University of Southampton wins funding to study driver training for autonomous vehicles


The University of Southampton has become the first recipient of the IAM RoadSmart Human Factors Research Award, a £50,000 (US$65,900) grant for PhD research into automated vehicles’ potential impact on driver training.

Leading UK road safety charity IAM RoadSmart aims to raise the standard of driver training within the context of automated vehicles. The charity gave as an example aviation, where pilots of automated aircraft are required to undertake additional training after qualifying for non-automated craft, pointing out that no additional training is required for automated road transport. IAM stressed that the operation of increasingly more automated road vehicles is likely to require different skills and place different demands on drivers than the operation of existing manual vehicles.

Universities in the UK were invited to submit applications that looked at driver training as the world moves into an era of increasing automation of vehicles before progressing to fully driverless cars. In a closely fought contest, the winning submission was written by Neville Stanton and Katie Plant from the University of Southampton for their report, Training Implications for Drivers of Automated Vehicles. The winners collected their award at IAM RoadSmart’s Driver Ahead conference, which saw 140 industry leaders and experts discuss automotive future on the roads in the face of the move towards more autonomous vehicles.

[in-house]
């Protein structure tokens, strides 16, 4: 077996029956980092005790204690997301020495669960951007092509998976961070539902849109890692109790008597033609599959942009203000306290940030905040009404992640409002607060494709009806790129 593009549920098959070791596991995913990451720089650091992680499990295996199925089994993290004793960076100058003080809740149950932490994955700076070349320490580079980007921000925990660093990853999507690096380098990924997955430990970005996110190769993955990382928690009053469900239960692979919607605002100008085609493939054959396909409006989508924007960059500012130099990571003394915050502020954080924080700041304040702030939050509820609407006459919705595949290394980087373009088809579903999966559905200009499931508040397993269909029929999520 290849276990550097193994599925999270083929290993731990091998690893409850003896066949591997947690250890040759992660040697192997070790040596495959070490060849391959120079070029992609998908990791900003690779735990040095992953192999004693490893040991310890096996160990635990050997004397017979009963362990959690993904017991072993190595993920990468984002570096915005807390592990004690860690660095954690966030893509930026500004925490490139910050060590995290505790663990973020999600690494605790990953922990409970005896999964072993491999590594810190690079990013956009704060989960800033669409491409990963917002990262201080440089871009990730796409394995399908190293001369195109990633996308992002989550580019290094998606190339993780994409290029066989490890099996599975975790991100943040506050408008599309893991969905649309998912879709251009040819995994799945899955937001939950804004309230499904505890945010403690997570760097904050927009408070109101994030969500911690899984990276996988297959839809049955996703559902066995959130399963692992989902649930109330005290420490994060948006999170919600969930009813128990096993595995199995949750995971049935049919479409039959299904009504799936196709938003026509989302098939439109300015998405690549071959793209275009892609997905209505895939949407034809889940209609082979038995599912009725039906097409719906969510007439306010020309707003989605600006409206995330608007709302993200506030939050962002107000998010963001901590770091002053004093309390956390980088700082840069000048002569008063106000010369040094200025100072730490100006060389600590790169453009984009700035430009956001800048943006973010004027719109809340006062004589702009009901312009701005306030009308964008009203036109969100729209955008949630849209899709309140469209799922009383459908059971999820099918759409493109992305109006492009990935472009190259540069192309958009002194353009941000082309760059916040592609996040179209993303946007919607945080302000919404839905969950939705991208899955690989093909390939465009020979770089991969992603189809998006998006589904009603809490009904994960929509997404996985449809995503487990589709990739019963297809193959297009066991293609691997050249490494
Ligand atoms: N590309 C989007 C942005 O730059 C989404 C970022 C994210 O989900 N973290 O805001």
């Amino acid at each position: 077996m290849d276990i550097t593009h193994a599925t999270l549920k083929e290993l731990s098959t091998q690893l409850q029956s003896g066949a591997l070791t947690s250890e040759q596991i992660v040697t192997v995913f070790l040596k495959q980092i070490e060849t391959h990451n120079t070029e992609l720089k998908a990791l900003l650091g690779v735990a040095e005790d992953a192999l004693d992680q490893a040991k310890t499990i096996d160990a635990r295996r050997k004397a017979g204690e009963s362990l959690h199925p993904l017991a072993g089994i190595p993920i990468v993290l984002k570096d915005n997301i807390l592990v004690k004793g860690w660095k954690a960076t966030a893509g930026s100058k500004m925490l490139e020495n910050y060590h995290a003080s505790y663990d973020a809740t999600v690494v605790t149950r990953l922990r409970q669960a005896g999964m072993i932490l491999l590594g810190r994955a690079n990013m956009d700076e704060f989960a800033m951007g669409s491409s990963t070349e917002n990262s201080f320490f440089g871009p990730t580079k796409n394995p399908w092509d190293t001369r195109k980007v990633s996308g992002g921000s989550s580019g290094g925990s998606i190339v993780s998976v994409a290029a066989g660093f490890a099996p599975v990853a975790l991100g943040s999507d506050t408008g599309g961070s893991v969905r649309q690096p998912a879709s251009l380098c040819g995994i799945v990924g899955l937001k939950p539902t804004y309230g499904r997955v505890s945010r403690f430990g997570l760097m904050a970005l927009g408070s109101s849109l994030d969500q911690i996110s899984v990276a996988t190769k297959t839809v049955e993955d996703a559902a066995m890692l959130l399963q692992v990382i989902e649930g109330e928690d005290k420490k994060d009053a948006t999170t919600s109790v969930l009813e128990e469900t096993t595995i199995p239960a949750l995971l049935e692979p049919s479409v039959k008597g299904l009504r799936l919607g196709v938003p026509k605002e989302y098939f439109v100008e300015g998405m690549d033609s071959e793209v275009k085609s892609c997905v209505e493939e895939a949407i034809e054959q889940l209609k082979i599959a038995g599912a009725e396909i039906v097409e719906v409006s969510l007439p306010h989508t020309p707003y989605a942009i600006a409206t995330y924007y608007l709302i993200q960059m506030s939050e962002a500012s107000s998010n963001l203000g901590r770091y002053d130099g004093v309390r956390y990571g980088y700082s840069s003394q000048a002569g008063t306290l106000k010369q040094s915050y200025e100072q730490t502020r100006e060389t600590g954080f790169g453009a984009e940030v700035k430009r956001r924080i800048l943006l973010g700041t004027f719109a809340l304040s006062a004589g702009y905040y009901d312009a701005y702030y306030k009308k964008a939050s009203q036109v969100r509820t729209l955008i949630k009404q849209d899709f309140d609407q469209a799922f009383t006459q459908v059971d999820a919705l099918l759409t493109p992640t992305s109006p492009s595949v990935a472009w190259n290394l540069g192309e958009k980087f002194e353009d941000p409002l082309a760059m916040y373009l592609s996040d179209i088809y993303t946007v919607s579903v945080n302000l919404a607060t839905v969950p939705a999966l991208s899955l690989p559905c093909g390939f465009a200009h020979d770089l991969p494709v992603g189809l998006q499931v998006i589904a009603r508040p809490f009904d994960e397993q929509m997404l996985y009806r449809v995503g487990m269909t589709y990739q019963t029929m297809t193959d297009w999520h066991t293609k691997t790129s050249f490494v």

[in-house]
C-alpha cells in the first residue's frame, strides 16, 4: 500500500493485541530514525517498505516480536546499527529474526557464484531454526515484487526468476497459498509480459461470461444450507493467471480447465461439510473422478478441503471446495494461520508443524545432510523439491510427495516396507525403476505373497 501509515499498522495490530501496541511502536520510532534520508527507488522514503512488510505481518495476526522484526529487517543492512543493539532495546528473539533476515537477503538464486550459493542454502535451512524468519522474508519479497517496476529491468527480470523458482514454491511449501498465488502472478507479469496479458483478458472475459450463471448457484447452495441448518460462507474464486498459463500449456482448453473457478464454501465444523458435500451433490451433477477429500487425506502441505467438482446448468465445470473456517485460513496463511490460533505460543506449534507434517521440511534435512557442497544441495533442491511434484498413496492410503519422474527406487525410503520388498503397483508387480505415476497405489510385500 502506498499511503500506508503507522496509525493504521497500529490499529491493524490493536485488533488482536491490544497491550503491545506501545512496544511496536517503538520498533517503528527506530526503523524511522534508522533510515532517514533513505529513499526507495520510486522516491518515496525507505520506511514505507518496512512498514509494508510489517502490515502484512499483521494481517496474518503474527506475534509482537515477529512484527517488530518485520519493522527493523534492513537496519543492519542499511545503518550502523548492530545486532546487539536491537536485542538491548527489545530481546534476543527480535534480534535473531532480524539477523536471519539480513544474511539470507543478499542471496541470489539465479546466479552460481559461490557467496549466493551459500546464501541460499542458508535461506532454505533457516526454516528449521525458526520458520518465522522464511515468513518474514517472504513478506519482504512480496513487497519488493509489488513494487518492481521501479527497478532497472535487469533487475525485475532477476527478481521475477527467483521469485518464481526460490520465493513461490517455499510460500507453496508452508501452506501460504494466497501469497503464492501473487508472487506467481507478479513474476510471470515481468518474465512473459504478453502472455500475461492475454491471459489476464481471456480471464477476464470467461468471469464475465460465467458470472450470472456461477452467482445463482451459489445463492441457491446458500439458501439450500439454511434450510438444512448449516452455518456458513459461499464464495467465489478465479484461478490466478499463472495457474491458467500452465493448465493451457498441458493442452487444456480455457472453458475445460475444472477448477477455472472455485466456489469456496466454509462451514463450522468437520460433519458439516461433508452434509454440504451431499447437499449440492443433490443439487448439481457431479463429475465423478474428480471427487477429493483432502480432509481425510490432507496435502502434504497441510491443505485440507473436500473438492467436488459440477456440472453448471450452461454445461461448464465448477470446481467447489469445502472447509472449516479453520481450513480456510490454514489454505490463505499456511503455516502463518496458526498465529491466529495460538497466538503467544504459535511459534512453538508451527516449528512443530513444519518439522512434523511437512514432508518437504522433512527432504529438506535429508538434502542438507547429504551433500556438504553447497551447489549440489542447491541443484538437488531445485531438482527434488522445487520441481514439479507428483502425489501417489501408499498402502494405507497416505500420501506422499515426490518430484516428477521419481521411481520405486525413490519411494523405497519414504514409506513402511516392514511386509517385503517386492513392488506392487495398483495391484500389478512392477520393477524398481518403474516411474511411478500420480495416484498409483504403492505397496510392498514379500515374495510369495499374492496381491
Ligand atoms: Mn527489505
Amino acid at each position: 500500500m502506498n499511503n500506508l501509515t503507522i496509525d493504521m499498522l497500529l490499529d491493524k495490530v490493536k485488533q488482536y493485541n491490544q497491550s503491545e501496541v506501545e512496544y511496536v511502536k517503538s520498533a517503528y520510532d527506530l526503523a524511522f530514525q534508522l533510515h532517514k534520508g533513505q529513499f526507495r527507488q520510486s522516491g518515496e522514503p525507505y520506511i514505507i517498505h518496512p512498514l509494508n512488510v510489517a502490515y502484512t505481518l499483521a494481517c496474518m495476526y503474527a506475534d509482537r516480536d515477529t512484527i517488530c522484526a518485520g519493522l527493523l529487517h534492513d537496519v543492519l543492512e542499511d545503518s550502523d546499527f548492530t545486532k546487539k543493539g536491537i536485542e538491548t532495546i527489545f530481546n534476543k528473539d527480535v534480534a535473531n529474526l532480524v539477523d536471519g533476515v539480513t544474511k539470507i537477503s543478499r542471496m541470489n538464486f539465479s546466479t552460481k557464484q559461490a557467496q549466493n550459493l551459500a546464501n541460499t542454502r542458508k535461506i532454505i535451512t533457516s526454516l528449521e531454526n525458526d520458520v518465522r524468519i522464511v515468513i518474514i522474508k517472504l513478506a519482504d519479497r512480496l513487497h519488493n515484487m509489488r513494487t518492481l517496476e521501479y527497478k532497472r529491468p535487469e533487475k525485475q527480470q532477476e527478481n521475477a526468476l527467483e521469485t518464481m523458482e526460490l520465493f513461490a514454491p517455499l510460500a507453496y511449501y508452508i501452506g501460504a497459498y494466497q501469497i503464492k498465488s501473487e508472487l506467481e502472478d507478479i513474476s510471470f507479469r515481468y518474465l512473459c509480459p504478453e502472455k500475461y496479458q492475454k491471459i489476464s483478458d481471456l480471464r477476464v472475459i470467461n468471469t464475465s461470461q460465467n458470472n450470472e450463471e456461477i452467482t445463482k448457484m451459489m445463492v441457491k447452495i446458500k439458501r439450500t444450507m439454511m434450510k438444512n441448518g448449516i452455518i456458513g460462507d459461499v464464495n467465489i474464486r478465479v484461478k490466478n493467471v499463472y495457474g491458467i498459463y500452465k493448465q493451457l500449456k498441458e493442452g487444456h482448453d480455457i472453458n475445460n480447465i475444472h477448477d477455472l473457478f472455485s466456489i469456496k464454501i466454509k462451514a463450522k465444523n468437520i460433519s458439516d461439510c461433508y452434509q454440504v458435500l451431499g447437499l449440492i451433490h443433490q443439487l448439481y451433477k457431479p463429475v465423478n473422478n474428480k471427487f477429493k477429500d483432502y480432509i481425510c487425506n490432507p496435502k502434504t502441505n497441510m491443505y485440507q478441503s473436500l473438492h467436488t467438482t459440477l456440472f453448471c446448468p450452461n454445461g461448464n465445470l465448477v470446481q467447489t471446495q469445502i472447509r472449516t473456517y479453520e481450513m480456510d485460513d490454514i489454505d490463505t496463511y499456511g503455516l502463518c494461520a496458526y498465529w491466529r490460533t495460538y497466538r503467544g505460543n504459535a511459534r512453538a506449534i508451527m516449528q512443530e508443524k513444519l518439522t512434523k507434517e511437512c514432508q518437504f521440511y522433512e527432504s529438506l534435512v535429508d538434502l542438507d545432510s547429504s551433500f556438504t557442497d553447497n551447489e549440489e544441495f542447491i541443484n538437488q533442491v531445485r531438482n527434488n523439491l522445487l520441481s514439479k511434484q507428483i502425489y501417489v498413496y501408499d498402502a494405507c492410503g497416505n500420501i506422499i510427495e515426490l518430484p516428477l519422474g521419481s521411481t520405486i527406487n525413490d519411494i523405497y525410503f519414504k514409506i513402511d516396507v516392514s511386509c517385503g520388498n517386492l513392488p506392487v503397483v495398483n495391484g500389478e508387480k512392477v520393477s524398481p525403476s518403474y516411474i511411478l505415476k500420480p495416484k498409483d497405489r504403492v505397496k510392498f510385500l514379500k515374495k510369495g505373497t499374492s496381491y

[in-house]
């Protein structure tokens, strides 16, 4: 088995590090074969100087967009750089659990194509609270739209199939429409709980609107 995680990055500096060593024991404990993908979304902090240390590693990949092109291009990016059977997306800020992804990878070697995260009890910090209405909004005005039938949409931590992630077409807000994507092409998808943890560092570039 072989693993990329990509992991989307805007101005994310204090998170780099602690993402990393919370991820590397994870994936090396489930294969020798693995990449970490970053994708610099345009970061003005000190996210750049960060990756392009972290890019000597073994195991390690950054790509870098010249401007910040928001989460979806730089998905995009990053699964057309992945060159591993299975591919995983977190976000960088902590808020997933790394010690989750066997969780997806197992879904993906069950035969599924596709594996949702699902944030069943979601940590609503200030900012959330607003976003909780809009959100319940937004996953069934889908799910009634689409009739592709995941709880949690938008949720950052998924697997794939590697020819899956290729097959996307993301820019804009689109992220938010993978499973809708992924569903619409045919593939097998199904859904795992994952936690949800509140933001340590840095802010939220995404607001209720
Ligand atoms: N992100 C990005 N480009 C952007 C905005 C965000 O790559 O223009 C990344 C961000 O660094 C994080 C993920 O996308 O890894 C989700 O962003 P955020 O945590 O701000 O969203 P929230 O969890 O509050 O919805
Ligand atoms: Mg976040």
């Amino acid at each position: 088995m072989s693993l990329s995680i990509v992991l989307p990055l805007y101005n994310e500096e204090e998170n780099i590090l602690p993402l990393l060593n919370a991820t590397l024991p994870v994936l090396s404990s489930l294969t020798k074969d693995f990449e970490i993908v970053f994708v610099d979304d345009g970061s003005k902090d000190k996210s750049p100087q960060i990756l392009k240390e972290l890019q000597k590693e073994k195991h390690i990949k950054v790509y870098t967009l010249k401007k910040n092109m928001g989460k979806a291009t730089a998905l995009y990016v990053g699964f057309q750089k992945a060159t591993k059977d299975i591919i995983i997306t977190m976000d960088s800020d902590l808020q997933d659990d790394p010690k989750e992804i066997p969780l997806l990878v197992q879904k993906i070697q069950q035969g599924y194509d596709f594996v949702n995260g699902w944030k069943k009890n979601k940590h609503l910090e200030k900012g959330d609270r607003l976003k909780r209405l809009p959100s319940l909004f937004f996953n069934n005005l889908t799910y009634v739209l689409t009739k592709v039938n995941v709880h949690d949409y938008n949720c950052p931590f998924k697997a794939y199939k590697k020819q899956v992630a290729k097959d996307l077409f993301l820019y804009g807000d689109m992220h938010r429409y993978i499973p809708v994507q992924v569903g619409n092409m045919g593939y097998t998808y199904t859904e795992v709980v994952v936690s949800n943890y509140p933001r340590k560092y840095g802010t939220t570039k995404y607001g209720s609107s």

Neil Greig, IAM research director, explained, “The operation of increasingly automated road vehicles is likely to require different skills and place different demands on drivers than the operation of manual vehicles. We suspect that the skills required for manual control of vehicles do not necessarily prepare people for supervision of vehicles with multiple control systems, and particularly for taking back control from fully automated vehicles.

“A program of doctoral research should aim to compare and contrast the different training requirements, as well as developing and validating a proposed driver-coaching scheme.”

Announcing the award winners, Prof. Angus Wallace, trustee of IAM RoadSmart, said, “All the applications were of a very high standard and could equally have won. The submission by the University of Southampton was very carefully thought through, presented very clearly and looked at improving training of drivers of intelligent vehicles. As such, we are delighted to announce it as our first winner.”

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Tom has edited Traffic Technology International (TTi) magazine and its Traffic Technology Today website since May 2014. During his time at the title, he has interviewed some of the top transportation chiefs at public agencies around the world as well as CEOs of leading multinationals and ground-breaking start-ups. Tom's earlier career saw him working on some the UK's leading consumer magazine titles. He has a law degree from the London School of Economics (LSE).